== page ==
CEO and Founder of Hope Partnership, Rev. Mary Lee Downey's insight was recently included in the Orlando Business Journal's Community Impact: Affordable Housing Issue.
Read an excerpt of her comments below. For the full article, please visit the Orlando Business Journal.
Rev. Mary Lee Downey moved to Orlando in 2006 — when the Great Recession started — and watched as Osceola County residents moved into hotels and motels when they couldn't afford to buy a home or were unable to find an apartment to rent. The trend heightened through the years, and more working families simply could not find affordable housing. Those who had money to rent a place found there wasn't enough inventory for them, Downey said. She now works to end homelessness in Osceola County through her nonprofit. "This has become increasingly worse in the last four years for those who are low-wage workers in our community. Hotels/motels are not workforce housing."
Here, Downey shares more:
What are the county’s most pressing affordable housing needs? We need housing that matches wages. Even when building what we call “affordable housing,” we still have those whose wages will never be enough. We must find pathways for housing for those who are full-time employees in our hospitality and tourism industries who are struggling to find homes that match their pay.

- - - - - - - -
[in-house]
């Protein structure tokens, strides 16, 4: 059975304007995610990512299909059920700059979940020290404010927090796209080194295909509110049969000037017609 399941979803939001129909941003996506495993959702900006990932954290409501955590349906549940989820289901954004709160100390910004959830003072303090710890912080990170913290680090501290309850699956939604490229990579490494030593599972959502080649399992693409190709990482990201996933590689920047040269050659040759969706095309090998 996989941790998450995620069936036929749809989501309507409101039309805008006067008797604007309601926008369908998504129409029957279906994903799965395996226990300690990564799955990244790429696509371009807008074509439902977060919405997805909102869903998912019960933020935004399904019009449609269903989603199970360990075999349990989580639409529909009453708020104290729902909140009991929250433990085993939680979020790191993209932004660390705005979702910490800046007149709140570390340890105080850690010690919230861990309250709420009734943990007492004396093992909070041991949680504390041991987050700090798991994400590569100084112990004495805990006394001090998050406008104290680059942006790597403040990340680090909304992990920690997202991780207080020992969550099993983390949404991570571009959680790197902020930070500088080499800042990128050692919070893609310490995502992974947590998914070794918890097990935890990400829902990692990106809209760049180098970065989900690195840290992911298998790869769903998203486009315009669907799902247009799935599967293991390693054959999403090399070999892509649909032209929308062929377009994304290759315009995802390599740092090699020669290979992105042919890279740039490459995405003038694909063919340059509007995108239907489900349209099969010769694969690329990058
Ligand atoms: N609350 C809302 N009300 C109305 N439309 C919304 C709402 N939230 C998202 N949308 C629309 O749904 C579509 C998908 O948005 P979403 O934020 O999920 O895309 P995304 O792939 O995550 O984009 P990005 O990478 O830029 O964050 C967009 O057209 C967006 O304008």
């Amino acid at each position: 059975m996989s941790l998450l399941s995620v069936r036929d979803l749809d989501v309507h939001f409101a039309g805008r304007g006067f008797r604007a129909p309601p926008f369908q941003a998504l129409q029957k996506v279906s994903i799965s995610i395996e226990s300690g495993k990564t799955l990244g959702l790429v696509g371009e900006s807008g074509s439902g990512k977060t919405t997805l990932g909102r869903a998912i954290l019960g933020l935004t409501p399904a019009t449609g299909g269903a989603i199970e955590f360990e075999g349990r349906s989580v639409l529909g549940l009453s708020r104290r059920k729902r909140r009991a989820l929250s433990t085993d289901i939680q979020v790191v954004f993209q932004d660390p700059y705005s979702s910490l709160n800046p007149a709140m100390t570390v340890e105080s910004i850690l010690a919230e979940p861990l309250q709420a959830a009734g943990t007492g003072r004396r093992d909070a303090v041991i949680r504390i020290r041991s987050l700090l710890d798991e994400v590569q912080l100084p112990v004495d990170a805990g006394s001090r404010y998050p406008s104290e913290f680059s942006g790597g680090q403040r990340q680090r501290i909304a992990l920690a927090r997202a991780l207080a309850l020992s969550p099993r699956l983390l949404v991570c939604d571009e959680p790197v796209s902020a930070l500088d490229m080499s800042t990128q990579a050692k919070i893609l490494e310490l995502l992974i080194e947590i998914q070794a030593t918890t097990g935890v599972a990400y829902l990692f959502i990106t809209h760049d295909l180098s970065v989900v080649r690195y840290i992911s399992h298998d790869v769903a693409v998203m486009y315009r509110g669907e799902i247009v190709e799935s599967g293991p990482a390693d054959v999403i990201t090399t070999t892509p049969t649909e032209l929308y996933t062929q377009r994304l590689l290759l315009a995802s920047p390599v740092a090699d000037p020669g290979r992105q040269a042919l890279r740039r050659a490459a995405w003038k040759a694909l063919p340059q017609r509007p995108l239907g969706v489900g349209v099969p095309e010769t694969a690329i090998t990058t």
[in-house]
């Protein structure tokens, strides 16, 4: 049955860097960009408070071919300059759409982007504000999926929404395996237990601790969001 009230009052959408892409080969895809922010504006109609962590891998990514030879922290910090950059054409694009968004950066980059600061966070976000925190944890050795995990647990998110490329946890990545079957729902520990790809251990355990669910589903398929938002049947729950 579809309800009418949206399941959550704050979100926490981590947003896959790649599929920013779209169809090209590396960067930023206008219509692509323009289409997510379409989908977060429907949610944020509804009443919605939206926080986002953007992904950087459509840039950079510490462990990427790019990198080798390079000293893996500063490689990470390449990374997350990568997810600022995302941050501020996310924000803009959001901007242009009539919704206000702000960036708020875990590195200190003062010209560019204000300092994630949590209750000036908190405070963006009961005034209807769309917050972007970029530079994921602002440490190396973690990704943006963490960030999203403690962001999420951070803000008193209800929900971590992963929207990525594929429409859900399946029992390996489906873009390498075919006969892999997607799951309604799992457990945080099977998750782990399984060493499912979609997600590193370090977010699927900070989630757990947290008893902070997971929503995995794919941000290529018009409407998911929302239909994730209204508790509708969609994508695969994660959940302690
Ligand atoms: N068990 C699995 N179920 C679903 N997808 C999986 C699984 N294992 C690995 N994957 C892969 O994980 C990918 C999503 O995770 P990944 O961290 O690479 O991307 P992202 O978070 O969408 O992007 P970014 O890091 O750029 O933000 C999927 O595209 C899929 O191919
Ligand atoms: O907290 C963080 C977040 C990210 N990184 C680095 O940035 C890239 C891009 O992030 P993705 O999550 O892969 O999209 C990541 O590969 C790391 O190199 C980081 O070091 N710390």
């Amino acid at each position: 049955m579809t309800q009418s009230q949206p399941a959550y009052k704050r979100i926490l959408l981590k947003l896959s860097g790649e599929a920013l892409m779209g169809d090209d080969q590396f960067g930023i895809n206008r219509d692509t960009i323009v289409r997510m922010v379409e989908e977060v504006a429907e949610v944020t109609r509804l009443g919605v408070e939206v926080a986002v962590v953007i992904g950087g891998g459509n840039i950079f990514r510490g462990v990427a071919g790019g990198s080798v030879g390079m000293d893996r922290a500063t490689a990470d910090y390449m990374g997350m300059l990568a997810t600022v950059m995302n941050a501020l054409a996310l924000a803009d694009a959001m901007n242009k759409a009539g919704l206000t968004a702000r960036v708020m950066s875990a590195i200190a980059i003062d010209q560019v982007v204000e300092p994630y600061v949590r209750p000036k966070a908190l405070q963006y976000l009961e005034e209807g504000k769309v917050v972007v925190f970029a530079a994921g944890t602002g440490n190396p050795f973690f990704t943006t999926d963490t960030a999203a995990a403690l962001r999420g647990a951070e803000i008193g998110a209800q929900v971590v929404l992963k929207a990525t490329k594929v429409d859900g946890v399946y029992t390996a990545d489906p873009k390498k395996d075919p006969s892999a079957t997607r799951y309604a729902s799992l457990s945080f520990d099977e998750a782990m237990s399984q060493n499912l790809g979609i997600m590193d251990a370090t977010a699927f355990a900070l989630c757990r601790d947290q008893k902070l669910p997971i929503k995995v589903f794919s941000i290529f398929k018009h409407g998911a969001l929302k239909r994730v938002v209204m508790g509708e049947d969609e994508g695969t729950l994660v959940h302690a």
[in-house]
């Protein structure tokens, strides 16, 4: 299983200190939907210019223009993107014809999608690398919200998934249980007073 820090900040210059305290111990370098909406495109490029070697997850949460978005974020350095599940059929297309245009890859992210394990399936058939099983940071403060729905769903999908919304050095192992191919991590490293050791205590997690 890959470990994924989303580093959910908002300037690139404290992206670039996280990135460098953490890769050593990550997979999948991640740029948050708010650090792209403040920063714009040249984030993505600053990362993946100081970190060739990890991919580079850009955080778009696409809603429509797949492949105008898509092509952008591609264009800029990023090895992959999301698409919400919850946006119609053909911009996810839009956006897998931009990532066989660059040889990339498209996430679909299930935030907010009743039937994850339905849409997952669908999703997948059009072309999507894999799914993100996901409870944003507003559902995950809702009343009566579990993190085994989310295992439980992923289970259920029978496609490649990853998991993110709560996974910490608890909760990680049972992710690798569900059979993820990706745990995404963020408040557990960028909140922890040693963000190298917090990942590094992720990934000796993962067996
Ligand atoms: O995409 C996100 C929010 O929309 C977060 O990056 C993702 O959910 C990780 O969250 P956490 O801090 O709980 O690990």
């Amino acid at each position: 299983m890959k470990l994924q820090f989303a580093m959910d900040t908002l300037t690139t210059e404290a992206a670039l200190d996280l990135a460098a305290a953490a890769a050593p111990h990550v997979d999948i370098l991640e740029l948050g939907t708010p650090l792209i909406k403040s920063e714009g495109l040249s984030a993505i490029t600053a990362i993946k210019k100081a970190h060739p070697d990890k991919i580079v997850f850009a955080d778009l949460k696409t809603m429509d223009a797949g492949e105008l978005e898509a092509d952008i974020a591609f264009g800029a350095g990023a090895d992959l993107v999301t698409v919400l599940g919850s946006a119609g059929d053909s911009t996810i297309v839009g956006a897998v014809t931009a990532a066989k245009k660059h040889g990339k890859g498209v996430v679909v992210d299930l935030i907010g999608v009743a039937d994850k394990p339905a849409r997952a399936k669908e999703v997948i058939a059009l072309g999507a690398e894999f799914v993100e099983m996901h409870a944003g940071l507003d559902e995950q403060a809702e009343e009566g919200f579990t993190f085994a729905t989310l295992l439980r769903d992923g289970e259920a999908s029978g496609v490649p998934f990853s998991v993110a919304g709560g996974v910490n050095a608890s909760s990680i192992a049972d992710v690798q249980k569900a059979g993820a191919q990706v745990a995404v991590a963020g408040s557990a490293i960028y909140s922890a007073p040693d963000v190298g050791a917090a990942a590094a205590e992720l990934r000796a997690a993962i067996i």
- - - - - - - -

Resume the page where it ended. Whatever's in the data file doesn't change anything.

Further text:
What are you planning to do in the future to address these issues? Our organization has been exploring every possible solution to building financially-attainable housing in our community, from tiny homes to hotel conversion to [building] a multifamily complex. We also continue to direct services we do to help those in the most need in our community.
Have you ever needed affordable housing? How has that changed your perspective on the issue? There have been multiple times in my life when I've been housing insecure, mostly in my teens and early 20s. I know what it feels like to not know if home always is going to be home. Not having a safe place to call home is a traumatic reality, and it takes its toll on the mind, body and spirit. It can even lower lifespan by 20-30 years in the U.S. I’m grateful my reality is much different now, and I don't worry about my housing. But I won’t forget it, and it’s why I fight for my neighbors the way I do.
What advice do you have for others in your community who want to help out with these issues? Make it a priority. We must hold each other accountable and responsible for the needs of our neighbors. Encourage our government leadership to make housing our No. 1 concern. Ask our businesses to make it a priority in practice and when lobbying. Support your local nonprofits, who with very little resources are working tirelessly to solve this crisis. We can't do it alone, and we don’t want to. We want everyone to believe that everyone deserves a safe place to call home.
— Jack Witthaus